I spent a lot of my growing up years in the tiny community of Proctor, Texas. I’ve written in the past here on Texans United about my grandparents’ huge old home there and the lazy days my brother and I used to spend in the little community.
Of course, when I was young I didn’t question much about the history of the “town” that still had its old-time Post Office where Helen Croft was the Post “Master.” How I loved to go to go there and open those old boxes that held the mail!
No, I didn’t have enough sense to ask anything about history. Instead, I just soaked it in because (at least to me) the Proctor of the 50s and 60s was still living in its history…at least that was how it seemed to a very young girl.
Today, the Proctor Post Office and the well in the middle of the road are gone as are the old timers that I knew once upon a time; however, a few months ago I actually took the time to revisit Proctor and my old memories and I discovered that other than the faces, not a lot has changed.
Yes, Proctor still smells and feels the same as it did fifty years ago, but of course even that many years ago, the town was long past its proverbial hayday. As is always the case, the story of the beginnings of Proctor, Texas varies according to who does the telling. The following is as close to the truth as I can get.
Downtown Proctor as I knew it is located about twelve miles northeast of Comanche, Texas, just off of Highway 67/377 on County Road 1476.
Back then, upon turning off of 377 onto 1476 (where on the right corner Herb and Martha Kennedy’s store sat), we passed the Post Office, the old school, and the feed store on our left before the road curved to the right where just beyond that curve stood and still stands (also on the right) my grandparent’s old two-story home with the trees that still feel big enough and old enough to have seen the Creation.
On the property that butted up to us on the east once stood the bank and the old mercantile. In fact, my grandparents home was built by the owner of that mercantile, Mr. Gray. Mr. Gray also owned a lumber yard once upon a time in Proctor, Texas and only the finest of lumber was used to build the home that eventually became my second home. Mr. Gray often boasted that not one board in that huge old house carried a single knot hole. For the times, this was something of which not many could boast!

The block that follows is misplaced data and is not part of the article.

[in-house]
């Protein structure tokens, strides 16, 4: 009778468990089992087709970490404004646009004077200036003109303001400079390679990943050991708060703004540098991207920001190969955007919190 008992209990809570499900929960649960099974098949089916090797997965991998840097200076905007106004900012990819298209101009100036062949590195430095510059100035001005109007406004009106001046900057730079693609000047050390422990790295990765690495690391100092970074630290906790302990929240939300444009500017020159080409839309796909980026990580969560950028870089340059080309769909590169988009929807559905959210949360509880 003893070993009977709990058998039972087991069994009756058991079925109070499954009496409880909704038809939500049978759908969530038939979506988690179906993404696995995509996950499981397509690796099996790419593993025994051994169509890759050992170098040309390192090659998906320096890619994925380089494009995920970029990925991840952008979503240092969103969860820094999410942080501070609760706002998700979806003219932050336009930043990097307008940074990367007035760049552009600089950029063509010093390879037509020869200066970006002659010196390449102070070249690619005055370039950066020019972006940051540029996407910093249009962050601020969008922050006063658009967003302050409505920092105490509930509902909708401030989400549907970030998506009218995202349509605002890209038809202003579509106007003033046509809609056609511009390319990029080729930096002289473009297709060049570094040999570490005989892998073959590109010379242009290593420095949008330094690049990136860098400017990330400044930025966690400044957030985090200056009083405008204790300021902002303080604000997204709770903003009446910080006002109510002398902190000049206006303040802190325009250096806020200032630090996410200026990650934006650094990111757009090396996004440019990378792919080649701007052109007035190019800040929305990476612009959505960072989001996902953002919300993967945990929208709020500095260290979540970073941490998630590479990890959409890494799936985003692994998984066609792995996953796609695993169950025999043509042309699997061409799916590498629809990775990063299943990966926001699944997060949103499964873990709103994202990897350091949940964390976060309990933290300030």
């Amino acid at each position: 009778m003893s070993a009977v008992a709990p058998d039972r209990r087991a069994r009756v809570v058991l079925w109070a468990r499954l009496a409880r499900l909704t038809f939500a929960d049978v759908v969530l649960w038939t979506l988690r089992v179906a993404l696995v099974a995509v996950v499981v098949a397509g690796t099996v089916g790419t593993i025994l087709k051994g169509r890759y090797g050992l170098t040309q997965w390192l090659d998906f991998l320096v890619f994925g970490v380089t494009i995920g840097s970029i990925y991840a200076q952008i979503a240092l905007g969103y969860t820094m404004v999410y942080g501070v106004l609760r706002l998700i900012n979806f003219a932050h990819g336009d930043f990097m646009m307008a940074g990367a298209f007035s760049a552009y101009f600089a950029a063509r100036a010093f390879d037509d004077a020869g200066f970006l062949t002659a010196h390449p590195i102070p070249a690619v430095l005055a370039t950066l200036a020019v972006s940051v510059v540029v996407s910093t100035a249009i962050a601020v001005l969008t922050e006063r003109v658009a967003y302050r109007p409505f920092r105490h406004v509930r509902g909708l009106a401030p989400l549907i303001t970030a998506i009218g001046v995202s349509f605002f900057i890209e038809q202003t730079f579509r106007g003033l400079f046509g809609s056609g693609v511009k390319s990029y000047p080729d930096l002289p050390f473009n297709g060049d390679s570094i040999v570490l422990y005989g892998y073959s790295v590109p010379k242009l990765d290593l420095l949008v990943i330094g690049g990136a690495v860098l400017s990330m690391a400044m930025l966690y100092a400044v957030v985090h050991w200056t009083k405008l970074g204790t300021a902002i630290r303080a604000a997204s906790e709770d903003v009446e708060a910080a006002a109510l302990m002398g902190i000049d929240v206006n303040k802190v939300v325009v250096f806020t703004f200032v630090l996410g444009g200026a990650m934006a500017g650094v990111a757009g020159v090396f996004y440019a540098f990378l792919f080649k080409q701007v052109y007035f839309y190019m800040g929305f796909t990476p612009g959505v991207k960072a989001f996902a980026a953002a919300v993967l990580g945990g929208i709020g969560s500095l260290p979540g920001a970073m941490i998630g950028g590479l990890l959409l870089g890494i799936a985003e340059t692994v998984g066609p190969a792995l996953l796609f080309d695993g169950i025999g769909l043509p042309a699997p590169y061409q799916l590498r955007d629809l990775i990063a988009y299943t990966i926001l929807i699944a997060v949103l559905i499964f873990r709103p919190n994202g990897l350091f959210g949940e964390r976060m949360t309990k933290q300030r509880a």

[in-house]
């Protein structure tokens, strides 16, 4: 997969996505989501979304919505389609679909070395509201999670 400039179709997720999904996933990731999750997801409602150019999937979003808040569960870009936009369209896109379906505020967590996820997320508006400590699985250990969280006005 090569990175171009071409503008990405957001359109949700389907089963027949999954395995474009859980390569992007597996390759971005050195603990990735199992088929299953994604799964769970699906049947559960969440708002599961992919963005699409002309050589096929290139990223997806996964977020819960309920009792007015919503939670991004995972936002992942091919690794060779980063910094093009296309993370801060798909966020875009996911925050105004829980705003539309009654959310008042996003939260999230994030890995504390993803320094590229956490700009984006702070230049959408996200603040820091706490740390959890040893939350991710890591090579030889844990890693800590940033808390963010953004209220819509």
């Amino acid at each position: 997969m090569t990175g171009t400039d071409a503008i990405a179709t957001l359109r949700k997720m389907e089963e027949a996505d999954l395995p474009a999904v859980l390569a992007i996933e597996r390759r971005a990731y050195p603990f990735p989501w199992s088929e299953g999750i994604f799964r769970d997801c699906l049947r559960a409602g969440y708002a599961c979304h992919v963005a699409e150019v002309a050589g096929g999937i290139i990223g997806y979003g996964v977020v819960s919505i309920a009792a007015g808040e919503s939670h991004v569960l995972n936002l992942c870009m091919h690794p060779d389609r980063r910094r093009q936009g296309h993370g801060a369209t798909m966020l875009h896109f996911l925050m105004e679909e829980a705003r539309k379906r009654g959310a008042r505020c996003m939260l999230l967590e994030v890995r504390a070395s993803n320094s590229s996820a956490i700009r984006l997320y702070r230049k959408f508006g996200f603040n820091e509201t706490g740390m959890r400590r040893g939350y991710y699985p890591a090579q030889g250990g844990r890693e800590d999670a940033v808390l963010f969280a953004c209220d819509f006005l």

The original Proctor, however, was actually established in a slightly different location by a man who did not carry the Proctor name at all, and I have to tell you that the story of these days varies according to who is doing the telling.
The following information is a combination of what has been written by the Texas Historical Commission as well as writings from Mollie Moore Godbold, daughter of T.O. Moore.
Thomas O. Moore, from Galveston, Texas, actually was the first to purchase land in what today would be the Proctor community, but was located about a mile to the east of today’s “downtown.” (Near the Proctor Cemetery)
Possibly for health reasons, Moore was delayed in moving from Galveston to what would become his new home, sending his partner, Alexander Watson Proctor, on ahead to begin construction on a mercantile for a settlement first known as Moore’s Store and then Mooresville.
Besides the store, the little community eventually held a school. Then, in 1874 Mooresville was made a stop on the stage line, and it seemed that the time was right to apply for a Post Office.
The name Mooresville was submitted but was rejected because that name already existed in the postal service. The second choice submitted was the name Proctor, and the community had a new name.
As happened so often, it was the railroad that actually changed history as to the location of the town. After learning that the Fort Worth and Rio Grande Railroad would not be coming to them, it was decided that they would go to the railroad, and the town of Proctor was moved with the first town lots being sold in 1891, and the new town began to thrive with the progress always brought by the rail.
Texans United sends out a huge thank you to Ruth Adele Moore Waggoner for sharing the writings of her family.